William John Flanagan was born March 1, 1941, in Fairfield, Conn., into an Irish American family. His father had a plumbing business, which allowed Bill to begin honing his plumbing skills at a young age. A naturally gifted athlete, he played football in high school and was good enough to continue playing at Boston College.

Bill wasn’t one much for rules and convention and he already thought that he was at least funnier than God, so why be beholden to these strict rules about how to live life?

He was drafted into the Army and stationed in Germany, where he continued to play football. Germany is where he was also introduced to his biggest love, skiing, and once he learned to ski, he never looked back.

Upon his discharge from the Army, he returned to Connecticut but felt the pull to explore the country. One might be tempted to ask how does a guy from Connecticut get to another state in the U.S. in the late ’60s? He rides his bicycle, of course! And so he rode and rode across the United States, ending up in Denver, Colo., when his money ran out. You can almost picture him riding into Denver and saying, “Whoooaaa, Nelly!” to his two-wheeled companion. From Denver, he moved with friends to Aspen, where he joined the ski patrol, a job that would prove to be one of his biggest loves and was the first of many ski resorts he blessed with his presence. He survived being fully buried in an avalanche in 1971 and a broken neck a few years later, of course, while skiing. He even won third place in a Warren Miller Hot Dog Contest. While on his break from skiing to heal his broken neck, he met Carol in Boulder, and the two would eventually get married and move to Ketchum in the early ’70s, never to leave.

He joined the Sun Valley Ski Patrol, where he would stay for an incredible 41 years. In the meantime, he worked for Sun Valley Co. as a plumber and worked for them in different roles for 50 years.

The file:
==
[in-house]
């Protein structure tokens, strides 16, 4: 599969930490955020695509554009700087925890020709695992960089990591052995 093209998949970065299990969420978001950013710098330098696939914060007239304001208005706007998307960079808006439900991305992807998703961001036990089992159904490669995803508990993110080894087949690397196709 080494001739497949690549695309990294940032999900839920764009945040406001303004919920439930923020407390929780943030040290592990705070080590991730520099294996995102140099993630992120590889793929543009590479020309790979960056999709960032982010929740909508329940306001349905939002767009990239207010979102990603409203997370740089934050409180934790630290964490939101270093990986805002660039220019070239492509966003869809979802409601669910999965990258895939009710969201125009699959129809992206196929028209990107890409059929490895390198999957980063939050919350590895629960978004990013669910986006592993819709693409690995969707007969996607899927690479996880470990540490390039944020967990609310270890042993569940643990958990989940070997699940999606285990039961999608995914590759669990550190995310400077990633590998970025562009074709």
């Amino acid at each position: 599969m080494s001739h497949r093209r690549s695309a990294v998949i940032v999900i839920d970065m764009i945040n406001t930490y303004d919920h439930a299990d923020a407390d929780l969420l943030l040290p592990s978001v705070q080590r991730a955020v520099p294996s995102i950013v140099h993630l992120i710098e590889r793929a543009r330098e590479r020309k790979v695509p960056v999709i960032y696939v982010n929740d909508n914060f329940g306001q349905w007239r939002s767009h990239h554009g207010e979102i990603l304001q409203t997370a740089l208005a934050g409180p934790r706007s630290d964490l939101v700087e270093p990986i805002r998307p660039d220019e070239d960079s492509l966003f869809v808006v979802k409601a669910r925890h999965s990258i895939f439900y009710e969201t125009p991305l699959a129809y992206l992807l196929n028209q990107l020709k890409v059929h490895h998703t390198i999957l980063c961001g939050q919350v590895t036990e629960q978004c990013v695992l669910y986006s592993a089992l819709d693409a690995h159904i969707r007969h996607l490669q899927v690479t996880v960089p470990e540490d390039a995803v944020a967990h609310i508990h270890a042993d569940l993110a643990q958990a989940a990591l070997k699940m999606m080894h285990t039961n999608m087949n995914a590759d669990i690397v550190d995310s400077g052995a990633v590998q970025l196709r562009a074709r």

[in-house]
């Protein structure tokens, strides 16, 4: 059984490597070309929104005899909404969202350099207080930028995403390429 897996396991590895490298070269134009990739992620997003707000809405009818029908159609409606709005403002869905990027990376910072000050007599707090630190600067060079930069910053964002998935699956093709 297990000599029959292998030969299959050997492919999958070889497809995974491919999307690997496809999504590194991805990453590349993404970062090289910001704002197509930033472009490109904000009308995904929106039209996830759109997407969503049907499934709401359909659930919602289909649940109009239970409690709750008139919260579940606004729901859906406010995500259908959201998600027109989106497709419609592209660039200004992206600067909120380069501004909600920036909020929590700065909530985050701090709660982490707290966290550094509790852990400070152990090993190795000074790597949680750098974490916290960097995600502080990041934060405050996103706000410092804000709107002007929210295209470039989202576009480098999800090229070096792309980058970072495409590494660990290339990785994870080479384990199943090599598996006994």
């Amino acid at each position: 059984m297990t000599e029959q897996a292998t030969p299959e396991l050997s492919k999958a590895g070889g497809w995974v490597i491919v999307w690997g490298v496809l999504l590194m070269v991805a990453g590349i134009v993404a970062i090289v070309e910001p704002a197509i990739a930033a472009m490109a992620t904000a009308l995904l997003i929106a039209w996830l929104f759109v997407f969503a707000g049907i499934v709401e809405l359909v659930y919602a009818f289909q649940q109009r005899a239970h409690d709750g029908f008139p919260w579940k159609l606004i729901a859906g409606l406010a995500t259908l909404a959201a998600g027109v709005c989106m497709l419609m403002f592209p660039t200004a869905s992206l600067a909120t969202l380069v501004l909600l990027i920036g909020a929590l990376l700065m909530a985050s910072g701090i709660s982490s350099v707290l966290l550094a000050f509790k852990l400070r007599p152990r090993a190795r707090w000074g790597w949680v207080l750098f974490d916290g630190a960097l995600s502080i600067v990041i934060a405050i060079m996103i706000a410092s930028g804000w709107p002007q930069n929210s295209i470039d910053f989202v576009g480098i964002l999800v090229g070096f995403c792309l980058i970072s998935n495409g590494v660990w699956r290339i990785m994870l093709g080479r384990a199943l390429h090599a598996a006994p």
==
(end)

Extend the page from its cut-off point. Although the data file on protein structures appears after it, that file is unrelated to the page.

Bill and Carol had two children, Annie and Ned, and they opened their own plumbing business, which he and Carol managed together. All the while, he worked each winter on the ski patrol.

Bill lived life like few lived life—to the absolute fullest. He made people laugh with his incredibly quick wit and his love of storytelling, endless storytelling. You knew when Bill entered the room because the energy changed; it became warmer and funnier and just better. His smile could make a blind man smile and his Irish singing over the ski patrol radio on St. Patrick’s Day became something everyone looked forward to hearing.

His extroverted nature belied an incredible intellect and he had one of the biggest vocabularies of anyone around. He had a gift of both gab and of language and spoke like a poet, sometimes leaving us scratching our heads but always leaving us laughing. Bill radiated life and energy and had the most incredible work ethic of anyone around. In spite of his numerous joint replacements and injuries, he never missed work if he could help it and he hardly ever complained.

The valley has lost a beacon of light and a love of life; a joie de vivre, as someone said. Bill knew how to live, really live, life, and his spirit and energy can never be extinguished.

He is survived by his wife, Carol; daughter, Annie, and son, Ned; brother, Edward Flanagan, and sister, Kay Colangelo; and countless nieces and nephews.

We are planning a celebration of his incredible life but may have to delay it due to the pandemic. Bill would not have wanted anyone to get sick celebrating him, and the only thing that Bill enjoyed more than skiing was a really good party.

Friends are invited to share a memory or photo on Bill’s page at woodriverchapel.com.